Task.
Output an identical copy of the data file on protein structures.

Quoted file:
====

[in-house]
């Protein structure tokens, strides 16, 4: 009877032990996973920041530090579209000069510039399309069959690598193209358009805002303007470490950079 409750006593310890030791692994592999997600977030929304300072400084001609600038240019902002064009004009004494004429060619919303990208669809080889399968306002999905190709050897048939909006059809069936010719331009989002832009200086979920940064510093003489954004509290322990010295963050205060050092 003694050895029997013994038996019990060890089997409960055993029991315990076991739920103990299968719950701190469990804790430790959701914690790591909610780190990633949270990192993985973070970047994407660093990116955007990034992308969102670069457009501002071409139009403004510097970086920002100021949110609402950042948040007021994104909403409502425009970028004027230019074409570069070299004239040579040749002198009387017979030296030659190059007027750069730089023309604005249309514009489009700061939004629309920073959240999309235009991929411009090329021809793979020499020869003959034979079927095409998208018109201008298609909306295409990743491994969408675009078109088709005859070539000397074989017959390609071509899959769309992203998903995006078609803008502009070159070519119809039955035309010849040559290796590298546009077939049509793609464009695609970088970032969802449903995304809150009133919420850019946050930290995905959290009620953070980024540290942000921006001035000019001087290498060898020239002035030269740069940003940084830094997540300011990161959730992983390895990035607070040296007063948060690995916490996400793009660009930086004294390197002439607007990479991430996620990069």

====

[in-house]
């Protein structure tokens, strides 16, 4: 009877032990996973920041530090579209000069510039399309069959690598193209358009805002303007470490950079 409750006593310890030791692994592999997600977030929304300072400084001609600038240019902002064009004009004494004429060619919303990208669809080889399968306002999905190709050897048939909006059809069936010719331009989002832009200086979920940064510093003489954004509290322990010295963050205060050092 003694050895029997013994038996019990060890089997409960055993029991315990076991739920103990299968719950701190469990804790430790959701914690790591909610780190990633949270990192993985973070970047994407660093990116955007990034992308969102670069457009501002071409139009403004510097970086920002100021949110609402950042948040007021994104909403409502425009970028004027230019074409570069070299004239040579040749002198009387017979030296030659190059007027750069730089023309604005249309514009489009700061939004629309920073959240999309235009991929411009090329021809793979020499020869003959034979079927095409998208018109201008298609909306295409990743491994969408675009078109088709005859070539000397074989017959390609071509899959769309992203998903995006078609803008502009070159070519119809039955035309010849040559290796590298546009077939049509793609464009695609970088970032969802449903995304809150009133919420850019946050930290995905959290009620953070980024540290942000921006001035000019001087290498060898020239002035030269740069940003940084830094997540300011990161959730992983390895990035607070040296007063948060690995916490996400793009660009930086004294390197002439607007990479991430996620990069």